Technical Description: A perennial herb, 1-4 dm tall, that produces a showy flower head in years of adequate growing season rainfall. Heads usually appear from mid-June to September and have spiny brown-purple disk flowers surrounded by bright, pink-purple rays. Plant a perennial herb from a thick, branched rhizome, a basal rosette of leaves giving rise to a stem 9-13 inches tall, topped with a flower; mature individuals usually found in clumps. Stem round with low ridges and rough, spreading hairs. Leaves hairy on both surfaces, margins entire, arranged both in a basal rosette and alternate on the stem. Rosette leaves with long stalks, linear- elliptic to linear-lanceolate, 3-nerved, up to 10-12 inches long; stem leaves becoming linear, sessile, and greatly reduced in size, then absent. The flowers grouped in a single head at the end of the stem. Rays 8-10, bright pinkish-purple, 1-1.2 inches long, linear-oblong, typically horizontal or arching up toward the center. Disc is dark purplish-brown. Fruit a gray-brown, oblong- triangular achene with a crownlike pappus.
Diagnostic Characteristics: Its rays are the most distinguishing feature; they are horizontally spreading to flexed forward, rather than being reflexed as in other coneflowers. E. tennesseensis resembles the Pale-purple coneflower E. pallida, and also the Purple coneflower E. purpurea. E. pallida is a taller plant on average, growing 4-40 inches high, and its rays are longer, 1.6-3.6 inches, droopy, and sometimes paler. E. purpurea has broadly lanceolate leaves which are finely toothed rather than smooth-margined and a more leafy stem with much shorter hairs, feeling scabby rather than rough- hairy.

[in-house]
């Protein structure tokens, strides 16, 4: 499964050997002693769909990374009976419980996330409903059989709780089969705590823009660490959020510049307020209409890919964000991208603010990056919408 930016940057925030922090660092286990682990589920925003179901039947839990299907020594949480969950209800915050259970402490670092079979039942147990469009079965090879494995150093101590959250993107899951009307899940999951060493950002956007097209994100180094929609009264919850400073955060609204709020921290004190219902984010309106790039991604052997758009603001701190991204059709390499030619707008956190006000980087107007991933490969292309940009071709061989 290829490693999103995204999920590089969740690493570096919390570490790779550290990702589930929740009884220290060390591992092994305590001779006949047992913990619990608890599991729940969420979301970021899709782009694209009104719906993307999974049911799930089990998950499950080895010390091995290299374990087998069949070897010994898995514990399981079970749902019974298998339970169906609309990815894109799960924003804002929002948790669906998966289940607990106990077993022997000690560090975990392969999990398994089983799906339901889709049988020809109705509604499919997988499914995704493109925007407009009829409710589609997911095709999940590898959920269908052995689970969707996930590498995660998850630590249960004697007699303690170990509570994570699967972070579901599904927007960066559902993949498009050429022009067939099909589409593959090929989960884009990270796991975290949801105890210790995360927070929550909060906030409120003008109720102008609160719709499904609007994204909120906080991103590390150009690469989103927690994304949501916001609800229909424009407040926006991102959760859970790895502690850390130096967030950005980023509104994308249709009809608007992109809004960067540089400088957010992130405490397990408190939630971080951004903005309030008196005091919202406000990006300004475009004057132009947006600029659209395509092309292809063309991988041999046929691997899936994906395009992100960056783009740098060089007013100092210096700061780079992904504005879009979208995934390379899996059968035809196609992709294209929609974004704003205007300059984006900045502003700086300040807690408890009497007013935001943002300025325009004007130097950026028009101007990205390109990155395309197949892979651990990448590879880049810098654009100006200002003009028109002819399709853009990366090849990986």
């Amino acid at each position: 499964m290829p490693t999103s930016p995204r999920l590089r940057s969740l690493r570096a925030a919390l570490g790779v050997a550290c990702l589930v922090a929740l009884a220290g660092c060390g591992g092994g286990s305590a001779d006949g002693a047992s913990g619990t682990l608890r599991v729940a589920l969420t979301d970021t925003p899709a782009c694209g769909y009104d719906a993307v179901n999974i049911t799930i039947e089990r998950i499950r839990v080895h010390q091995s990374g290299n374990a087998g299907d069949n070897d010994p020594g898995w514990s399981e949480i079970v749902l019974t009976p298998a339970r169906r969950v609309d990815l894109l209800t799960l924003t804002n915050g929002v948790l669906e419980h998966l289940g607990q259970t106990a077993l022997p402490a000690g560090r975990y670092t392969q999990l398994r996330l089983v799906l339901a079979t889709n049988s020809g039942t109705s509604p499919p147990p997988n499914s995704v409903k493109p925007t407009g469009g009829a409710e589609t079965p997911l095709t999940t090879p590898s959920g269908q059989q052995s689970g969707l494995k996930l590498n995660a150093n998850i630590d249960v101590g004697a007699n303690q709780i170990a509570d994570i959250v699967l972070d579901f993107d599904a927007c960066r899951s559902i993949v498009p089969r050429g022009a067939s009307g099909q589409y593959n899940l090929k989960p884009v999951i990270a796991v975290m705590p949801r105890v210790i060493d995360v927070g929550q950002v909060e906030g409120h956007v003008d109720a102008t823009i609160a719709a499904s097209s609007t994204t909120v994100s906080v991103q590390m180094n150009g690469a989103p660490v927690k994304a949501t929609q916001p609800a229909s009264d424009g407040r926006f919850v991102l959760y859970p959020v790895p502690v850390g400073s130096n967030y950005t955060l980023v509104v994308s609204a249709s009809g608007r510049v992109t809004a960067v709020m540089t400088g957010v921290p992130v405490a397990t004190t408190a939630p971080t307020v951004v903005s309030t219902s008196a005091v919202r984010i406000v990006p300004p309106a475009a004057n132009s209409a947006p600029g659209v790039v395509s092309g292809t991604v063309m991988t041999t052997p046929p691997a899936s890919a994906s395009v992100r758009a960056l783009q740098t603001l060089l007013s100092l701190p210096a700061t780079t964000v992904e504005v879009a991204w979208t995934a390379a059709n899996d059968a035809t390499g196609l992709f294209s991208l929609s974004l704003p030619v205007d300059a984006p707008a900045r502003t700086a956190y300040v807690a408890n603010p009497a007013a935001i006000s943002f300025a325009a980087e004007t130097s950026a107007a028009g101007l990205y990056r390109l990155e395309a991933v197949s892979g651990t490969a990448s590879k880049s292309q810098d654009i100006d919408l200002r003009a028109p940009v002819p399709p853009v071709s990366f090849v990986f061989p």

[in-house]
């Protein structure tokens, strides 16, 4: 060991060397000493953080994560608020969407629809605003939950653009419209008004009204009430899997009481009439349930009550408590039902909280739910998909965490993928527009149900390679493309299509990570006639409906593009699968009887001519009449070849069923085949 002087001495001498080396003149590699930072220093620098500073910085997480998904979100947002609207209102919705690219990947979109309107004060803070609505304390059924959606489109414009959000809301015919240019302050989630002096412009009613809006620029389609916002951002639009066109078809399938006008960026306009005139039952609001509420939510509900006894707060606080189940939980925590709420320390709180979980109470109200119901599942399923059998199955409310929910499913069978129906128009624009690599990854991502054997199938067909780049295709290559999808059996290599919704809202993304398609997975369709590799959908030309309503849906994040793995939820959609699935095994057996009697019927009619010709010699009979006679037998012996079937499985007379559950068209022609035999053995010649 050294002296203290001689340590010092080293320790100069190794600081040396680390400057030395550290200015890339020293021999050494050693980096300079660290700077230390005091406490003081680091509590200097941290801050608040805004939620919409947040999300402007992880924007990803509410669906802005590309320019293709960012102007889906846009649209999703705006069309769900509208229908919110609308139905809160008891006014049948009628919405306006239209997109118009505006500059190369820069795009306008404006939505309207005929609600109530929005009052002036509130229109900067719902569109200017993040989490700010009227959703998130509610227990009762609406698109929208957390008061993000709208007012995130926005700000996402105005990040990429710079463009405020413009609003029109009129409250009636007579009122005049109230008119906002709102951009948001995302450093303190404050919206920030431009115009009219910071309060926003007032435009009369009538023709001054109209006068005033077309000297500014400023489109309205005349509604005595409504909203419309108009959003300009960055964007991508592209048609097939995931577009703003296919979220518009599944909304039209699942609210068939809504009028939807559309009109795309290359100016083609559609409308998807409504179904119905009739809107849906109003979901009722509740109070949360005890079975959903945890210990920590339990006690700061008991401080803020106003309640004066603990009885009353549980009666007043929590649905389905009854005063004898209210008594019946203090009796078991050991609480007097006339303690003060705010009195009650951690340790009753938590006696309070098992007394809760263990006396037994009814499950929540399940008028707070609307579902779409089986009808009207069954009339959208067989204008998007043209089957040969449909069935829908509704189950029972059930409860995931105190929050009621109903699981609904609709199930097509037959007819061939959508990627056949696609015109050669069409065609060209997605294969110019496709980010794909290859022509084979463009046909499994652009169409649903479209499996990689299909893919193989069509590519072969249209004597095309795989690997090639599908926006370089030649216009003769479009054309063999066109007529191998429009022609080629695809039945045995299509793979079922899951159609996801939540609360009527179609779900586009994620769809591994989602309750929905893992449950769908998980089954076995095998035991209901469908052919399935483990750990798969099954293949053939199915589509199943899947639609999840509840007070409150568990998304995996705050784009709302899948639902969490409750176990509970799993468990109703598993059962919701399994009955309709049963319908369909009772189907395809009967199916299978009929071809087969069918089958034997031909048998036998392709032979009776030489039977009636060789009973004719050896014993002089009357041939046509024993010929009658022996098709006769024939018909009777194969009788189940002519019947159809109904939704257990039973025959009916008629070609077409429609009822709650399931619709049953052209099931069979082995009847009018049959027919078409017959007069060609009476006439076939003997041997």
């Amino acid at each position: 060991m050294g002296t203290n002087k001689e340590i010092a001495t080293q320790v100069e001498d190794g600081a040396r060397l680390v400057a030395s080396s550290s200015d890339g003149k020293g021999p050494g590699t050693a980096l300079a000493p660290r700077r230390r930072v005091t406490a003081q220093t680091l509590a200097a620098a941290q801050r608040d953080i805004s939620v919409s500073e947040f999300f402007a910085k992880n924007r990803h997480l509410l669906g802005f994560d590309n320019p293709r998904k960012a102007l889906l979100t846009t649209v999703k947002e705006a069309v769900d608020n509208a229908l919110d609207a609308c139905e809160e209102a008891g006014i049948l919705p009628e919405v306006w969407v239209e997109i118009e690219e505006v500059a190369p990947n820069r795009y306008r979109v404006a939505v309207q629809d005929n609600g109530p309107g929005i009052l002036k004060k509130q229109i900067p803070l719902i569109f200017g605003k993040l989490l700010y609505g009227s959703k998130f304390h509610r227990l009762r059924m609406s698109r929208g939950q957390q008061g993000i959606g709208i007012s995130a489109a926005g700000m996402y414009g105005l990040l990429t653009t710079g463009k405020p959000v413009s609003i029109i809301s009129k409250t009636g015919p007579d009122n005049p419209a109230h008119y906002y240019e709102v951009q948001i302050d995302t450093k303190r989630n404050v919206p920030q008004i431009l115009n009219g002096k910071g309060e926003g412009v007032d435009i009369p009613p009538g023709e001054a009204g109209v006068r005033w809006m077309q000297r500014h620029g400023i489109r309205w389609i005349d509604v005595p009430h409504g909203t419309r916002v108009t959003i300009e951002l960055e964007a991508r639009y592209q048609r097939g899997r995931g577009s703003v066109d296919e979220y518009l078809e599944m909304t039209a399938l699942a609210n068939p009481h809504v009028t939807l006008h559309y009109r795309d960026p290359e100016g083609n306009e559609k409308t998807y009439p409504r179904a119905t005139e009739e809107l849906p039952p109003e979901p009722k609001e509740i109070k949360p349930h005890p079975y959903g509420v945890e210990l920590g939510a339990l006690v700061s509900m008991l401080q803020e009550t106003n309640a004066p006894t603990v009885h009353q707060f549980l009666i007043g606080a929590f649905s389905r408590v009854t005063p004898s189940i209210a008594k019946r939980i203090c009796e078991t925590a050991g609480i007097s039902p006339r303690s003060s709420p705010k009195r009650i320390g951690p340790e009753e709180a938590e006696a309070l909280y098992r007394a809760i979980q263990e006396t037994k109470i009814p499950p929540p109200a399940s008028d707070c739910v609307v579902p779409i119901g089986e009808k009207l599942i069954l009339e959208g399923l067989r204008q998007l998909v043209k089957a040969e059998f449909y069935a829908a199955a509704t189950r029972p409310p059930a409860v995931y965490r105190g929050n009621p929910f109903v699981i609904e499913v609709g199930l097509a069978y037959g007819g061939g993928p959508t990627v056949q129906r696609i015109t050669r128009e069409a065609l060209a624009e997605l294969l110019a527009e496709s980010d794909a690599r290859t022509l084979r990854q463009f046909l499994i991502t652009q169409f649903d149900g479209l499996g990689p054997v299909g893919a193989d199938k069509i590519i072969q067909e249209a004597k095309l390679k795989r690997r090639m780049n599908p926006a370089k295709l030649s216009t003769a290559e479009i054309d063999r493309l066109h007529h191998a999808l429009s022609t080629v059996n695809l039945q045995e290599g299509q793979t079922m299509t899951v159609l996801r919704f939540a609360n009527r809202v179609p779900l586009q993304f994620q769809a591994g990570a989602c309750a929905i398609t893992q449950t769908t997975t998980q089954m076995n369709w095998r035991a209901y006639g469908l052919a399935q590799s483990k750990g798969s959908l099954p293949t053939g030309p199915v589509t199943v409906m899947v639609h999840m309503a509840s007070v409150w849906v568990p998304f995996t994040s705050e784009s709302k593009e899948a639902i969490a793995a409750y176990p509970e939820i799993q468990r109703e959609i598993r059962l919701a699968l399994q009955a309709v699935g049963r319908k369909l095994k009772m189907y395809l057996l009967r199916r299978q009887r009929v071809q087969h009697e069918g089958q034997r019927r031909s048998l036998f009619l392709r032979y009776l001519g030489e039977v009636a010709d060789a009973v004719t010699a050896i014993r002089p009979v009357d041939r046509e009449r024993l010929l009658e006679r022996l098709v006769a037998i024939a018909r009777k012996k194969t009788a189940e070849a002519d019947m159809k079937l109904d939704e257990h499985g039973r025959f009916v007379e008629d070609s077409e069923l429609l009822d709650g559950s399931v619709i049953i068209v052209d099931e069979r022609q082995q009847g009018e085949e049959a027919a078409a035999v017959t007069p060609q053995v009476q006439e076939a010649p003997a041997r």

Terrestrial Habitat(s): Bare rock/talus/scree, Barrens
Habitat Comments: Most frequently found in open limestone cedar glades. Sometimes found on calcareous barrens, which have deeper soils than glades, but it is generally outcompeted/shaded out in areas with deeper soils.
Economic Attributes Not yet assessed
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Management Summary Not yet assessed
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Population/Occurrence Delineation Not yet assessed
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Population/Occurrence Viability
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U.S. Invasive Species Impact Rank (I-Rank) Not yet assessed
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Authors/Contributors